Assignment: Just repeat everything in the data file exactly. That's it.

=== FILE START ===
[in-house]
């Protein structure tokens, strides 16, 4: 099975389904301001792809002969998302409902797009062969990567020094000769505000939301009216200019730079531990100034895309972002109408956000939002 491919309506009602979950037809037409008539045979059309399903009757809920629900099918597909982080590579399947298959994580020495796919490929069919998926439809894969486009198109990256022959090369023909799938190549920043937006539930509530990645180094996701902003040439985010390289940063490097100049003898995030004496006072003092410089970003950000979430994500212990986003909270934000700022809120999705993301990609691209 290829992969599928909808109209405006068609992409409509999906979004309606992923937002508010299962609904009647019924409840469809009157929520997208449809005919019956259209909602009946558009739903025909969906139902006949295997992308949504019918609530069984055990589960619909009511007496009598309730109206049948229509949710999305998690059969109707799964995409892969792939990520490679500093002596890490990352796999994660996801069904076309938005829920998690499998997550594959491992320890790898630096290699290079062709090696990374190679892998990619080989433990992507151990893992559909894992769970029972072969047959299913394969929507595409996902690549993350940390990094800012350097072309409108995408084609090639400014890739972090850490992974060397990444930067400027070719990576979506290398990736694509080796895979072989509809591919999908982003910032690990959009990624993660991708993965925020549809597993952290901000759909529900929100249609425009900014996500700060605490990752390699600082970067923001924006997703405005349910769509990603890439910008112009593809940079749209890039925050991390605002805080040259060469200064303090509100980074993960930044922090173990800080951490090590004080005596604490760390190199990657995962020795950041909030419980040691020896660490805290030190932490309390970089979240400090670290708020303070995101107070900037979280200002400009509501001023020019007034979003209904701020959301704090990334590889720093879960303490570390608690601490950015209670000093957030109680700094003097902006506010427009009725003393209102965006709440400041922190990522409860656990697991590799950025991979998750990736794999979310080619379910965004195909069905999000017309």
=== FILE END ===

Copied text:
[in-house]
């Protein structure tokens, strides 16, 4: 099975389904301001792809002969998302409902797009062969990567020094000769505000939301009216200019730079531990100034895309972002109408956000939002 491919309506009602979950037809037409008539045979059309399903009757809920629900099918597909982080590579399947298959994580020495796919490929069919998926439809894969486009198109990256022959090369023909799938190549920043937006539930509530990645180094996701902003040439985010390289940063490097100049003898995030004496006072003092410089970003950000979430994500212990986003909270934000700022809120999705993301990609691209 290829992969599928909808109209405006068609992409409509999906979004309606992923937002508010299962609904009647019924409840469809009157929520997208449809005919019956259209909602009946558009739903025909969906139902006949295997992308949504019918609530069984055990589960619909009511007496009598309730109206049948229509949710999305998690059969109707799964995409892969792939990520490679500093002596890490990352796999994660996801069904076309938005829920998690499998997550594959491992320890790898630096290699290079062709090696990374190679892998990619080989433990992507151990893992559909894992769970029972072969047959299913394969929507595409996902690549993350940390990094800012350097072309409108995408084609090639400014890739972090850490992974060397990444930067400027070719990576979506290398990736694509080796895979072989509809591919999908982003910032690990959009990624993660991708993965925020549809597993952290901000759909529900929100249609425009900014996500700060605490990752390699600082970067923001924006997703405005349910769509990603890439910008112009593809940079749209890039925050991390605002805080040259060469200064303090509100980074993960930044922090173990800080951490090590004080005596604490760390190199990657995962020795950041909030419980040691020896660490805290030190932490309390970089979240400090670290708020303070995101107070900037979280200002400009509501001023020019007034979003209904701020959301704090990334590889720093879960303490570390608690601490950015209670000093957030109680700094003097902006506010427009009725003393209102965006709440400041922190990522409860656990697991590799950025991979998750990736794999979310080619379910965004195909069905999000017309």